Are You The Pilot? Mechanic? Or Both?

AIrfare wars to DFWBy John Burwell, Service and Sales Coach

As students of all ages begin their school year, our thoughts in the contracting business turn to the upcoming heating season. The first signs of the season are the pre-season tune ups and inspections we provide for our customers. There are two roles involved in the pre-season tune up and inspection process. These two roles are very much like the roles that a pilot and a mechanic play with regard to airline travel safety.

Let me clarify the responsibilities of each.

First let me ask you, what is one thing a pilot always does, before ever flying the plane? That’s right, the walk around inspection. This is a visual inspection of the planes exterior. He is looking for anything that doesn’t look right. Following a detailed checklist he will document any findings so there’s a record of this inspection tied to this specific plane. If the pilot finds something wrong will he grab tools and fix it on the spot?  No. He will contact the repair mechanic to make the necessary repairs or maintenance.  He may be capable, but that is not his role at this moment, his role is pilot. We know the main purpose of this inspection is for safety; safety of the passengers and crew.

In this case we have two distinct roles played by two different people. One is the pilot and the other is the mechanic. As a service technician however, these two roles are performed by one person. So, the question is, how do you give each the time and attention needed? It’s easy to get so caught up in the inspection that you find yourself making minor adjustments or small fixes that you tell the customer about after the fact. We know this is not in line with how we systematically approach a customer service call. We know that we’re not helping the customer with their buying decision. And we know in most cases it damages the personal connection we have made with our customers; however it happens. How can we prevent this situation and add to the ultimate service experience? By always playing each role completely and separately.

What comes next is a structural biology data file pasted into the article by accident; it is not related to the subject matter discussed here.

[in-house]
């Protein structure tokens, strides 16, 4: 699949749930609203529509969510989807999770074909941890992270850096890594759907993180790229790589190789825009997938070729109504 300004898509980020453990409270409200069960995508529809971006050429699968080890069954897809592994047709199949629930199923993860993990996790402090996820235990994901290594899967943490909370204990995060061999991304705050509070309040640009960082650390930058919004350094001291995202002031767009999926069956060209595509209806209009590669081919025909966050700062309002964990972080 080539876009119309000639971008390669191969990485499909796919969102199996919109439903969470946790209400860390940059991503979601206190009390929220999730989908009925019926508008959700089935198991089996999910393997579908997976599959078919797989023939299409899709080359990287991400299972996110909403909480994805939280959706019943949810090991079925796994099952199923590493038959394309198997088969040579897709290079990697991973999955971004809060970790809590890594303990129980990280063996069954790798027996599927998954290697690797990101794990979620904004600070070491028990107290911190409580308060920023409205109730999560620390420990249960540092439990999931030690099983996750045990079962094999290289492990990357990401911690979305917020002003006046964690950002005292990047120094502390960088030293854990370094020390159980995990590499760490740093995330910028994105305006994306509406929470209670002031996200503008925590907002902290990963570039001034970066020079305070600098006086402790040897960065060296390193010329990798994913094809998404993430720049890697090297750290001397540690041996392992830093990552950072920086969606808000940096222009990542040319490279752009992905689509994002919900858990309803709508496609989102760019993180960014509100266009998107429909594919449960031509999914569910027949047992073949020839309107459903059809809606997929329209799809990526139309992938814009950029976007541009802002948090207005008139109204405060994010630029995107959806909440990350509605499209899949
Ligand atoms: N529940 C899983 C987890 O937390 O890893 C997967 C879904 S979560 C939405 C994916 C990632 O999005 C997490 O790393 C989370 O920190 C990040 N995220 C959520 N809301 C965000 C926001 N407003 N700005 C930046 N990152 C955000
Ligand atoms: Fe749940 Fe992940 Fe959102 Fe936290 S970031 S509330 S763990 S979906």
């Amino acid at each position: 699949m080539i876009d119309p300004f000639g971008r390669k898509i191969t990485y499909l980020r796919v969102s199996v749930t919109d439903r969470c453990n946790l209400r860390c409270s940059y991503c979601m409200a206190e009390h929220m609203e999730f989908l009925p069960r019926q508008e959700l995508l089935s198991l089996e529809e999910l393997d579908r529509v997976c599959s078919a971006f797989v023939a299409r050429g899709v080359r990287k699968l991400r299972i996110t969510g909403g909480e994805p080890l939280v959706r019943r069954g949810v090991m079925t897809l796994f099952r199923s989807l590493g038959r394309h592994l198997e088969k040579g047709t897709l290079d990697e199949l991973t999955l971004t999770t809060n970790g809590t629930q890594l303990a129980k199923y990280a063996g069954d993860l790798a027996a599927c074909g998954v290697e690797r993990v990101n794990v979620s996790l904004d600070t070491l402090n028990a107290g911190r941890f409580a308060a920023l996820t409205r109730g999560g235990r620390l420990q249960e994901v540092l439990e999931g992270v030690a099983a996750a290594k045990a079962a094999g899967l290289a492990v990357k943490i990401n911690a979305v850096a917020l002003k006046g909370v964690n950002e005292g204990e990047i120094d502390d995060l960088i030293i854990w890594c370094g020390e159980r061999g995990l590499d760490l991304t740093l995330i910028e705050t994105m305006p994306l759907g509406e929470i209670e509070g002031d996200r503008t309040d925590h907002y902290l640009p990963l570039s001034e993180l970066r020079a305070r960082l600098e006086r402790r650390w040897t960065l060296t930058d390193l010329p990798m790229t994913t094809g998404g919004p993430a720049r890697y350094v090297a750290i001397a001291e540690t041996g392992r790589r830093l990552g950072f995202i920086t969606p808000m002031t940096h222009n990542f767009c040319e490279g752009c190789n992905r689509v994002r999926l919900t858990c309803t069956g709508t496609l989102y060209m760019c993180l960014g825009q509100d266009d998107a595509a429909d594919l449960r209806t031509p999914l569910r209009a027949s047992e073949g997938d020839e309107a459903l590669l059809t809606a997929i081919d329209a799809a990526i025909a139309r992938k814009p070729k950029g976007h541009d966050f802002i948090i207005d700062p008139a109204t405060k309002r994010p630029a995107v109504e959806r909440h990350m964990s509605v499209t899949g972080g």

Let’s take a simple look at how the roles break down.

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Playing both of these roles can be a challenge for even the best service technicians. It’s important to be mindful that blending them at the same time can be overwhelming to the customer. Take your time and help your customer to better see the why behind your recommendation as their pilot and mechanic for this flight.